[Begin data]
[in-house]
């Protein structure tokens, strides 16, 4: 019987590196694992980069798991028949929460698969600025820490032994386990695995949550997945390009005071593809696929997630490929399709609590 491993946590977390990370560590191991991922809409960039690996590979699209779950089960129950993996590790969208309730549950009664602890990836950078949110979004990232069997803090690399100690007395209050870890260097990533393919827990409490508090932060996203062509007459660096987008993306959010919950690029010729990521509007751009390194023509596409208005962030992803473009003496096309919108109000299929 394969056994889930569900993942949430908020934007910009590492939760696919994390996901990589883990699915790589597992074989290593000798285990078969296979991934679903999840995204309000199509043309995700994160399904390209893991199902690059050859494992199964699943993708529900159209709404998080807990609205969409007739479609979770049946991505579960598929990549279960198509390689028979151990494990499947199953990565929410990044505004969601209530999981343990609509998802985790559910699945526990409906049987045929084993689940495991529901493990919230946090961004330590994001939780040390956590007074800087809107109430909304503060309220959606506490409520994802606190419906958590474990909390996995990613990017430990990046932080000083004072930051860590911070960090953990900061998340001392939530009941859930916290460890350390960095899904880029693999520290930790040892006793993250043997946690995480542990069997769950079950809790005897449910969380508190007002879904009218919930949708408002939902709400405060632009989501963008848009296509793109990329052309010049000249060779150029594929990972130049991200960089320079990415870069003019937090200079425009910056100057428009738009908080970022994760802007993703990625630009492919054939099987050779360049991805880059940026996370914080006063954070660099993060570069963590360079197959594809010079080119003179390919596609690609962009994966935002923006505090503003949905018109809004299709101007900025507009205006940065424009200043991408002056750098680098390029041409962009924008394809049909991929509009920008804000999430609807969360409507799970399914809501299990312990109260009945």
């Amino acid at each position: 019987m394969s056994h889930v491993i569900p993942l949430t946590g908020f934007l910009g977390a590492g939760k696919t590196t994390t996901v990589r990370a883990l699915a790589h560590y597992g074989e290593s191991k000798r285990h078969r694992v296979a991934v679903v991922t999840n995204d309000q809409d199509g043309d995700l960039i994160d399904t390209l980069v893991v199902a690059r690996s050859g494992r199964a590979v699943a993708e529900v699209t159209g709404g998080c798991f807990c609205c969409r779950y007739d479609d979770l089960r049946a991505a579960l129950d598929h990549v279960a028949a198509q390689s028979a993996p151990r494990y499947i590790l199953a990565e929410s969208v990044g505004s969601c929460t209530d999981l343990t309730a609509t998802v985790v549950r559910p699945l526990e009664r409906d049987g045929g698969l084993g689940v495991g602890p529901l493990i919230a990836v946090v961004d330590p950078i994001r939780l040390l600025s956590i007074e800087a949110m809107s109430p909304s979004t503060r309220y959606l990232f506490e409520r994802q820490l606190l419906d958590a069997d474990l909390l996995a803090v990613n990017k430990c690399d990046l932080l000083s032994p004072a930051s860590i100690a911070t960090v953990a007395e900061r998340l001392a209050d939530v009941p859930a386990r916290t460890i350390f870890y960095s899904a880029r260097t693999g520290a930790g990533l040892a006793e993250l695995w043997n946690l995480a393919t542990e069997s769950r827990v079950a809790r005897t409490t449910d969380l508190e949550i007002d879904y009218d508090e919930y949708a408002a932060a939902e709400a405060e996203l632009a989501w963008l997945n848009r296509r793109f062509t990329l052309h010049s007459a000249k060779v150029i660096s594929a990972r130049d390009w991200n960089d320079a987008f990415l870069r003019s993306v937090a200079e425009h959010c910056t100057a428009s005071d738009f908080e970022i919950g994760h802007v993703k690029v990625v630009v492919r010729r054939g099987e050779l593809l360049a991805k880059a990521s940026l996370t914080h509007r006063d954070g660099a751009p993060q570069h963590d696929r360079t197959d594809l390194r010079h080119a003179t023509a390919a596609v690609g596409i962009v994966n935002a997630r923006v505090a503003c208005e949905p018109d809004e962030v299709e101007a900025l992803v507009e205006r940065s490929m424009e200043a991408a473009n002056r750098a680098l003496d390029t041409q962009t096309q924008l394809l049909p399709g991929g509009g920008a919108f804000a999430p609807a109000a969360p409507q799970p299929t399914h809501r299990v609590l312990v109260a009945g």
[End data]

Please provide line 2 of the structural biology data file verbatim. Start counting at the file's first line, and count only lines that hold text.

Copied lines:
């Protein structure tokens, strides 16, 4: 019987590196694992980069798991028949929460698969600025820490032994386990695995949550997945390009005071593809696929997630490929399709609590 491993946590977390990370560590191991991922809409960039690996590979699209779950089960129950993996590790969208309730549950009664602890990836950078949110979004990232069997803090690399100690007395209050870890260097990533393919827990409490508090932060996203062509007459660096987008993306959010919950690029010729990521509007751009390194023509596409208005962030992803473009003496096309919108109000299929 394969056994889930569900993942949430908020934007910009590492939760696919994390996901990589883990699915790589597992074989290593000798285990078969296979991934679903999840995204309000199509043309995700994160399904390209893991199902690059050859494992199964699943993708529900159209709404998080807990609205969409007739479609979770049946991505579960598929990549279960198509390689028979151990494990499947199953990565929410990044505004969601209530999981343990609509998802985790559910699945526990409906049987045929084993689940495991529901493990919230946090961004330590994001939780040390956590007074800087809107109430909304503060309220959606506490409520994802606190419906958590474990909390996995990613990017430990990046932080000083004072930051860590911070960090953990900061998340001392939530009941859930916290460890350390960095899904880029693999520290930790040892006793993250043997946690995480542990069997769950079950809790005897449910969380508190007002879904009218919930949708408002939902709400405060632009989501963008848009296509793109990329052309010049000249060779150029594929990972130049991200960089320079990415870069003019937090200079425009910056100057428009738009908080970022994760802007993703990625630009492919054939099987050779360049991805880059940026996370914080006063954070660099993060570069963590360079197959594809010079080119003179390919596609690609962009994966935002923006505090503003949905018109809004299709101007900025507009205006940065424009200043991408002056750098680098390029041409962009924008394809049909991929509009920008804000999430609807969360409507799970399914809501299990312990109260009945």